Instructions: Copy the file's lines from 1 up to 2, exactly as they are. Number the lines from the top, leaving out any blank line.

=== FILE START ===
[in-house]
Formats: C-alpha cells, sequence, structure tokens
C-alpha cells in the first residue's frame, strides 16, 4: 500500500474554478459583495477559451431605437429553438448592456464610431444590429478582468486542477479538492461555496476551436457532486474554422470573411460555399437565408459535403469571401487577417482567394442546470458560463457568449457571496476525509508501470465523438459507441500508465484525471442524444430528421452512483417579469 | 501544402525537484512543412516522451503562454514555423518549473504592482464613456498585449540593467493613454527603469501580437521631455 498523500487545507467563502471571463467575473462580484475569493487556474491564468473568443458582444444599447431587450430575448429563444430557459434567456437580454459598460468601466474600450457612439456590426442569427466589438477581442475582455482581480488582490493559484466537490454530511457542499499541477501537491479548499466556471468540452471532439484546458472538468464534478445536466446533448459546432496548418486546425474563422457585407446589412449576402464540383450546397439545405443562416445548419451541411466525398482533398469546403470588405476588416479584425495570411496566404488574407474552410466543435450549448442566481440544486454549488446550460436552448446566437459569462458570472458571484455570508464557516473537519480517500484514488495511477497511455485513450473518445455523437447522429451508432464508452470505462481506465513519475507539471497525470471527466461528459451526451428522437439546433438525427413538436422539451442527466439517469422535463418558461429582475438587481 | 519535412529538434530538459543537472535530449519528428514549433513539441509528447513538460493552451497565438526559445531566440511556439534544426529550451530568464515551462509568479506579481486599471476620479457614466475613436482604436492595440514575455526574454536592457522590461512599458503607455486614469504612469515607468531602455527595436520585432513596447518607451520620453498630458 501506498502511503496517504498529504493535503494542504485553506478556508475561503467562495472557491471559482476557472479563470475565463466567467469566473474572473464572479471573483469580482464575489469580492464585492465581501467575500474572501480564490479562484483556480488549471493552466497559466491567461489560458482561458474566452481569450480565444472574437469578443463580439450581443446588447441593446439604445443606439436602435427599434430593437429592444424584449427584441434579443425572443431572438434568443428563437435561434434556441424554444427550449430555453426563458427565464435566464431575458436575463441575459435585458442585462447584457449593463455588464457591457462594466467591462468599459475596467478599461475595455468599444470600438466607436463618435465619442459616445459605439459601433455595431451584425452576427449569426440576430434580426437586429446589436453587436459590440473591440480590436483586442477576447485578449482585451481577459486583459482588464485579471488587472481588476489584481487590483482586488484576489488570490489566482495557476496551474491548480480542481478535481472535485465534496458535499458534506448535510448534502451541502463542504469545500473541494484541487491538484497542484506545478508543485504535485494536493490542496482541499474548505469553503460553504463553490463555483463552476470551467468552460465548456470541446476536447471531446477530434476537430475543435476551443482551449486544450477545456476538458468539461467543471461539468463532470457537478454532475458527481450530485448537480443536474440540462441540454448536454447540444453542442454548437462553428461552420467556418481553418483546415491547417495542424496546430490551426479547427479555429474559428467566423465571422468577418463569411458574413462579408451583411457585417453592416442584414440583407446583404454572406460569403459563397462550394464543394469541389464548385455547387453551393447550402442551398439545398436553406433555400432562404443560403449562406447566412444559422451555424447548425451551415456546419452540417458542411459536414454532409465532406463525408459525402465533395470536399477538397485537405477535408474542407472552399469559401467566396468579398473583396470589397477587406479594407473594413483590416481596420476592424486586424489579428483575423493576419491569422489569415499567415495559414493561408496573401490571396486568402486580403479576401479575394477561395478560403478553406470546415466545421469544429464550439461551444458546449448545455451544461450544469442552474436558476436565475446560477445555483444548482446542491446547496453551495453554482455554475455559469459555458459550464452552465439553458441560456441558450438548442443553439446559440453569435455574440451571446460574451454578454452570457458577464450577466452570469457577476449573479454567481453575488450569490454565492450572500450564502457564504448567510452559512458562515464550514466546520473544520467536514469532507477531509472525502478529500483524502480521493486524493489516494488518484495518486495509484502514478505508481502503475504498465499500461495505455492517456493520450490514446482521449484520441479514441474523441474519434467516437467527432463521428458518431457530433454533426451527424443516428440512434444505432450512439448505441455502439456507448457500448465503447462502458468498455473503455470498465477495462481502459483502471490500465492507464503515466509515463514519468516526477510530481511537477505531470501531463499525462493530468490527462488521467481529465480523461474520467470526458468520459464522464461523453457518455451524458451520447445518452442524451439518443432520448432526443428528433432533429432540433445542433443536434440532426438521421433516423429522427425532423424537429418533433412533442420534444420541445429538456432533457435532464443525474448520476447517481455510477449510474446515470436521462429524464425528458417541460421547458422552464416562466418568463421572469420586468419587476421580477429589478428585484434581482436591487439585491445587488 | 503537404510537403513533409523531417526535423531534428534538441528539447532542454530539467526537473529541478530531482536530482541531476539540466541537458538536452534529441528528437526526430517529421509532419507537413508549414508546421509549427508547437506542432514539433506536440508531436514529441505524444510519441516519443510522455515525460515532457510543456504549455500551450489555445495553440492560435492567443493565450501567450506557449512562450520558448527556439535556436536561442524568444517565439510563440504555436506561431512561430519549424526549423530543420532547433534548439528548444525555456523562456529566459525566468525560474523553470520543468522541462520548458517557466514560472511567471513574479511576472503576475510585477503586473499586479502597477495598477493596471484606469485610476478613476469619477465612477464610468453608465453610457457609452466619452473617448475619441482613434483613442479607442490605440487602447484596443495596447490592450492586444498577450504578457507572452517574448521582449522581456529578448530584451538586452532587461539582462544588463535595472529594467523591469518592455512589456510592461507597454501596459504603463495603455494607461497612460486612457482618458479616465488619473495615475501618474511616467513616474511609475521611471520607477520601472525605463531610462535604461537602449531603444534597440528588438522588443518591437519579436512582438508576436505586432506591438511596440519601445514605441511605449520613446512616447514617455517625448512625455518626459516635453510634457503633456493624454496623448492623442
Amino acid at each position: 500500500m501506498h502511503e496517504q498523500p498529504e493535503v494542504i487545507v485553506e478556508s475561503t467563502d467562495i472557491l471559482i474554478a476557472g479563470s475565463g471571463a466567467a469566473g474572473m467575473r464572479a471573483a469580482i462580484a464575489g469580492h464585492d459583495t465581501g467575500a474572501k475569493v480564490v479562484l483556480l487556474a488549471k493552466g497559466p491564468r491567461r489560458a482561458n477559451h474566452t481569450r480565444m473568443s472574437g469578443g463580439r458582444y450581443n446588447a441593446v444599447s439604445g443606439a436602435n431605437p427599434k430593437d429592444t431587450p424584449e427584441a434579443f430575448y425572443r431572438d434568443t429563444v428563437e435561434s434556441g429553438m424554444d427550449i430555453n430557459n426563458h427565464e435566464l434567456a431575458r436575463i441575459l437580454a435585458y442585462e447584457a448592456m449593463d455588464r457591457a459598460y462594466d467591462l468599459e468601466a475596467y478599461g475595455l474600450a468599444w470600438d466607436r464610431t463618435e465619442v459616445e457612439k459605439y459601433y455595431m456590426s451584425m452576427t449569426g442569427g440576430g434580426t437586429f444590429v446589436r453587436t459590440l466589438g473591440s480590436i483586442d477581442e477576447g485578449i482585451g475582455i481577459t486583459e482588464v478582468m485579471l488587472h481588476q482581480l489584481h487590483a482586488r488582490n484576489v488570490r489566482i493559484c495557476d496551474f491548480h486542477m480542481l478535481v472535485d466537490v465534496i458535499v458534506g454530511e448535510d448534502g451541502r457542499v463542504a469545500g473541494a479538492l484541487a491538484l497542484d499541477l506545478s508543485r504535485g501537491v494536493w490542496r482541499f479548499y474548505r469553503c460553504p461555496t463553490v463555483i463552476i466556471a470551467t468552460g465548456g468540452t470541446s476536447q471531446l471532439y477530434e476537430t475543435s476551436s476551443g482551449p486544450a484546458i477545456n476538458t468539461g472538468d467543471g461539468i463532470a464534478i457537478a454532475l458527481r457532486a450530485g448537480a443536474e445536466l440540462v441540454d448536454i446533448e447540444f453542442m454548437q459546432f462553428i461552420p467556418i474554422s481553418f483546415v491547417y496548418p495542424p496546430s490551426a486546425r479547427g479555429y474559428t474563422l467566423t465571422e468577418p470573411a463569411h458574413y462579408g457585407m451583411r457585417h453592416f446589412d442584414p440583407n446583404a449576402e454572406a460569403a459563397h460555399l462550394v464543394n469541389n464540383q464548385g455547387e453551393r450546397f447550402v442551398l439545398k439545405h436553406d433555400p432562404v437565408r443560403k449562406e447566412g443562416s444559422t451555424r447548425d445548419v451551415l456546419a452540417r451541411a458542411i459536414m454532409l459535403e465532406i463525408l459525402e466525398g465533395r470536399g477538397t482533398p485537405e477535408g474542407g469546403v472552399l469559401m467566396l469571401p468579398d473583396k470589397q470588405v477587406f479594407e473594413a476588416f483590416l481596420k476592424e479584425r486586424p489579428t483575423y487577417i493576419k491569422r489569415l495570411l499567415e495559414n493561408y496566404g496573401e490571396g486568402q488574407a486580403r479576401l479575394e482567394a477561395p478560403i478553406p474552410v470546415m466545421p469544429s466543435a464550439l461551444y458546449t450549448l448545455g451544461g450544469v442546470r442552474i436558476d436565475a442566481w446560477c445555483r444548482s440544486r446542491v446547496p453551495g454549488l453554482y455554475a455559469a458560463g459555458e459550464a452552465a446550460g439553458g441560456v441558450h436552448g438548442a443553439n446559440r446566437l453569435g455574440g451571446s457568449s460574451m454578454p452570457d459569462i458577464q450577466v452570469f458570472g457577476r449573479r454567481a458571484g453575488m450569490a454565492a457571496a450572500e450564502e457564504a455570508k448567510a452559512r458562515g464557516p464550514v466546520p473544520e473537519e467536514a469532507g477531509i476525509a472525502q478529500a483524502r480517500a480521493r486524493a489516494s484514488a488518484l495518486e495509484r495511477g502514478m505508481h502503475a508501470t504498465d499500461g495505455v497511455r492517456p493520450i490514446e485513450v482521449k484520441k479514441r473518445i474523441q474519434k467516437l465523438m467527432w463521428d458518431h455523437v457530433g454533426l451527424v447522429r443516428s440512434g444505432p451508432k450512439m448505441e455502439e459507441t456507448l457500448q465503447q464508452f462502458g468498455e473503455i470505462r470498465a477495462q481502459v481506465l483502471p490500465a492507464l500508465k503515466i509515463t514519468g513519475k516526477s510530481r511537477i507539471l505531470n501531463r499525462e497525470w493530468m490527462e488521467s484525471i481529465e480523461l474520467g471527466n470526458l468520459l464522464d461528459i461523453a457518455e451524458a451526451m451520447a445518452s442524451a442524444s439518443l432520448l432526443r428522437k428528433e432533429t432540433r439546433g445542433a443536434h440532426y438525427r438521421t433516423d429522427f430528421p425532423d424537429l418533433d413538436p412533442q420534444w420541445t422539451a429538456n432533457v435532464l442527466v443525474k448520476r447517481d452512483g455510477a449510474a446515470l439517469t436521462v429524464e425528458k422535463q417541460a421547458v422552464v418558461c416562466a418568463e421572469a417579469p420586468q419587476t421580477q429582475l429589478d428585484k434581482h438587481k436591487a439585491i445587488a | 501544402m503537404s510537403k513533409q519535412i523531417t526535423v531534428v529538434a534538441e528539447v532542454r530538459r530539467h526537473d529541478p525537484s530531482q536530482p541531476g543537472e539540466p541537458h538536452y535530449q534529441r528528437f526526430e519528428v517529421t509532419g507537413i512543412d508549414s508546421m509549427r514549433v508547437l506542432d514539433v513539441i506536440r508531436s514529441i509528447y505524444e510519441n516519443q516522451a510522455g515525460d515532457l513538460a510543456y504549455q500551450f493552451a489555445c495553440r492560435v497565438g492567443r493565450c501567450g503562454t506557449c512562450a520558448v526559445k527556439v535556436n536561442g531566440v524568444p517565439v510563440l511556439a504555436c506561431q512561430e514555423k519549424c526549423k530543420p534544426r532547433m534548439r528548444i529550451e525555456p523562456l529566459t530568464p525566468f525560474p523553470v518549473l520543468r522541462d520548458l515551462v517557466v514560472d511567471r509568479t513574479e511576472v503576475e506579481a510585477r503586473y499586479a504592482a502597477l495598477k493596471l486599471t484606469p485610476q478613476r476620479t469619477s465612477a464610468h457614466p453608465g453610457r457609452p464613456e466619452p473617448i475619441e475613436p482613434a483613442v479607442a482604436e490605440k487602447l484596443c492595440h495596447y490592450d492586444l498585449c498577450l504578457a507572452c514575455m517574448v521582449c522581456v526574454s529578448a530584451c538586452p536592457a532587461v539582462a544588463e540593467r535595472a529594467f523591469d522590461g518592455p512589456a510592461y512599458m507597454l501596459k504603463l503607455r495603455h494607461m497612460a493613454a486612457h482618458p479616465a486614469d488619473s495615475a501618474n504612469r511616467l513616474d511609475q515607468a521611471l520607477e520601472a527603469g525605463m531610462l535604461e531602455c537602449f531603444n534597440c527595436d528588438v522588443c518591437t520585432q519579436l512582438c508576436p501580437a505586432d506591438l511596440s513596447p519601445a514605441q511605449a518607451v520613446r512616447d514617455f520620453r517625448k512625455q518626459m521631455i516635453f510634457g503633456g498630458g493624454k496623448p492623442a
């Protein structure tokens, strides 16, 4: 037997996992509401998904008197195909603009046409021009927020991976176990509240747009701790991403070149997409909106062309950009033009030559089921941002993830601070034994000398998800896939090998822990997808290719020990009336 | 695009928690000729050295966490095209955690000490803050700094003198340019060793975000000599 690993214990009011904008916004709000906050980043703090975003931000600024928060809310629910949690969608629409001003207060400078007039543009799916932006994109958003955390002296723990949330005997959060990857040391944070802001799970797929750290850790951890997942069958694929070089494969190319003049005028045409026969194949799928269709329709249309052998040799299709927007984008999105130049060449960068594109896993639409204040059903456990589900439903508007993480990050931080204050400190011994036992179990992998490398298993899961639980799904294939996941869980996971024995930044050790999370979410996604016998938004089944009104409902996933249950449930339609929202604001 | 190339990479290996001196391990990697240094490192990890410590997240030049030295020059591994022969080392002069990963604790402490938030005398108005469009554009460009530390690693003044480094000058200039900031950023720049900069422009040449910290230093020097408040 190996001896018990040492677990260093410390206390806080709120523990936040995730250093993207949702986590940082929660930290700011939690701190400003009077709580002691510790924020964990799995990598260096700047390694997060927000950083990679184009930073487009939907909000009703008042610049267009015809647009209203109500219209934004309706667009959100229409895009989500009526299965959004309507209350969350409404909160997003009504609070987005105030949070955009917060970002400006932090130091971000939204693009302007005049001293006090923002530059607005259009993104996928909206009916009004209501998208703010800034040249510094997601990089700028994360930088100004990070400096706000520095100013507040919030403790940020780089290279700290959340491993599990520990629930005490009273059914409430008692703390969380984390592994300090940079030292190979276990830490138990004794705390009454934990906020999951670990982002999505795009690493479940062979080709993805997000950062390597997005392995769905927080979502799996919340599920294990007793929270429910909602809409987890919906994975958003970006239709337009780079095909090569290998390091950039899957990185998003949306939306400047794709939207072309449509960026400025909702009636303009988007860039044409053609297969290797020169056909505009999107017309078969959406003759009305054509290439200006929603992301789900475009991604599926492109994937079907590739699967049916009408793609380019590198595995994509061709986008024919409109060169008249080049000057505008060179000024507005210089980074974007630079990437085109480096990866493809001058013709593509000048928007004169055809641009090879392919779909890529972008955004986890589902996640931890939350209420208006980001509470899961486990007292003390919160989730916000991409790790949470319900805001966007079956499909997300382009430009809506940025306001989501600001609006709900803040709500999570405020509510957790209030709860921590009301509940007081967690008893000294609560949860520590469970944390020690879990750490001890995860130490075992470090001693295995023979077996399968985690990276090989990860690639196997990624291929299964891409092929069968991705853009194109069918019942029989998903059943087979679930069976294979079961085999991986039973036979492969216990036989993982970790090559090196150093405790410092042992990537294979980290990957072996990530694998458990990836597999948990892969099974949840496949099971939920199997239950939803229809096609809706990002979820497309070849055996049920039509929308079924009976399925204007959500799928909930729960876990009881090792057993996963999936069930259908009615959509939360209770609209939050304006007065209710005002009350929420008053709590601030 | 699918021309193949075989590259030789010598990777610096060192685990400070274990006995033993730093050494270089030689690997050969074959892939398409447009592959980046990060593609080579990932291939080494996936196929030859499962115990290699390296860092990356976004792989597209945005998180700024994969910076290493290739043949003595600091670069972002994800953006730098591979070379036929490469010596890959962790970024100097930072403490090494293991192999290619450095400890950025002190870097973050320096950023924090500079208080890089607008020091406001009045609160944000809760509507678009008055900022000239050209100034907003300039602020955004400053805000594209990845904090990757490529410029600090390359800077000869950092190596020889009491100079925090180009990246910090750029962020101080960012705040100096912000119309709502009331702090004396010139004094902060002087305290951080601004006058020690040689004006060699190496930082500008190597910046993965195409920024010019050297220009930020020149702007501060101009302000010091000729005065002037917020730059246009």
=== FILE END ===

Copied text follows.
[in-house]
Formats: C-alpha cells, sequence, structure tokens